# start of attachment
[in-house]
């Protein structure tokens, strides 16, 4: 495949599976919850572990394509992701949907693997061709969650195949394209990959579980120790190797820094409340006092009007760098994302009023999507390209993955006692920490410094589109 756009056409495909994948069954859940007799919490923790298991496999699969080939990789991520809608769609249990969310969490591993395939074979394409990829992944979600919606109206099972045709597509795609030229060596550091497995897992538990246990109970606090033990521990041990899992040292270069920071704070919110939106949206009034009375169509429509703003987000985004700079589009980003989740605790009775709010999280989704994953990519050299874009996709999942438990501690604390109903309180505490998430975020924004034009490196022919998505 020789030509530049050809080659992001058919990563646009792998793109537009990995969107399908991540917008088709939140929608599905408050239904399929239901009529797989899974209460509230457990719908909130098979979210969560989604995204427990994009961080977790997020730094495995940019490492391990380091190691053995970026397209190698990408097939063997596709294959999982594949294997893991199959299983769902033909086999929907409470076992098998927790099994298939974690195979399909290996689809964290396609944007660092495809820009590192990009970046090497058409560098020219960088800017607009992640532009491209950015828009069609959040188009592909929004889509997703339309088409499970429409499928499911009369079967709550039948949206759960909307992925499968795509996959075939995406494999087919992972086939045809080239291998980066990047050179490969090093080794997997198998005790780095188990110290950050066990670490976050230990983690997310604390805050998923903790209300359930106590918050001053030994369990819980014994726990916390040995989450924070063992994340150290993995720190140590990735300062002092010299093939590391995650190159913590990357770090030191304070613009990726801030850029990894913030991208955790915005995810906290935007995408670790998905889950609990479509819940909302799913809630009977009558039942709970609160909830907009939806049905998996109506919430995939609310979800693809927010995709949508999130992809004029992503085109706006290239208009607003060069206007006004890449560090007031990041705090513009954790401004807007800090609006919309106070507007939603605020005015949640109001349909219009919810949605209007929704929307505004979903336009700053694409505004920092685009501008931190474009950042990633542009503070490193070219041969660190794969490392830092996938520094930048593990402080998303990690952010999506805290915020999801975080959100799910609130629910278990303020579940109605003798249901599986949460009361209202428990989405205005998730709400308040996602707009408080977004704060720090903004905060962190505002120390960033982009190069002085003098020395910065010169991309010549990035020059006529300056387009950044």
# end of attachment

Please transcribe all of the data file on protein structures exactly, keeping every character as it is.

[in-house]
């Protein structure tokens, strides 16, 4: 495949599976919850572990394509992701949907693997061709969650195949394209990959579980120790190797820094409340006092009007760098994302009023999507390209993955006692920490410094589109 756009056409495909994948069954859940007799919490923790298991496999699969080939990789991520809608769609249990969310969490591993395939074979394409990829992944979600919606109206099972045709597509795609030229060596550091497995897992538990246990109970606090033990521990041990899992040292270069920071704070919110939106949206009034009375169509429509703003987000985004700079589009980003989740605790009775709010999280989704994953990519050299874009996709999942438990501690604390109903309180505490998430975020924004034009490196022919998505 020789030509530049050809080659992001058919990563646009792998793109537009990995969107399908991540917008088709939140929608599905408050239904399929239901009529797989899974209460509230457990719908909130098979979210969560989604995204427990994009961080977790997020730094495995940019490492391990380091190691053995970026397209190698990408097939063997596709294959999982594949294997893991199959299983769902033909086999929907409470076992098998927790099994298939974690195979399909290996689809964290396609944007660092495809820009590192990009970046090497058409560098020219960088800017607009992640532009491209950015828009069609959040188009592909929004889509997703339309088409499970429409499928499911009369079967709550039948949206759960909307992925499968795509996959075939995406494999087919992972086939045809080239291998980066990047050179490969090093080794997997198998005790780095188990110290950050066990670490976050230990983690997310604390805050998923903790209300359930106590918050001053030994369990819980014994726990916390040995989450924070063992994340150290993995720190140590990735300062002092010299093939590391995650190159913590990357770090030191304070613009990726801030850029990894913030991208955790915005995810906290935007995408670790998905889950609990479509819940909302799913809630009977009558039942709970609160909830907009939806049905998996109506919430995939609310979800693809927010995709949508999130992809004029992503085109706006290239208009607003060069206007006004890449560090007031990041705090513009954790401004807007800090609006919309106070507007939603605020005015949640109001349909219009919810949605209007929704929307505004979903336009700053694409505004920092685009501008931190474009950042990633542009503070490193070219041969660190794969490392830092996938520094930048593990402080998303990690952010999506805290915020999801975080959100799910609130629910278990303020579940109605003798249901599986949460009361209202428990989405205005998730709400308040996602707009408080977004704060720090903004905060962190505002120390960033982009190069002085003098020395910065010169991309010549990035020059006529300056387009950044």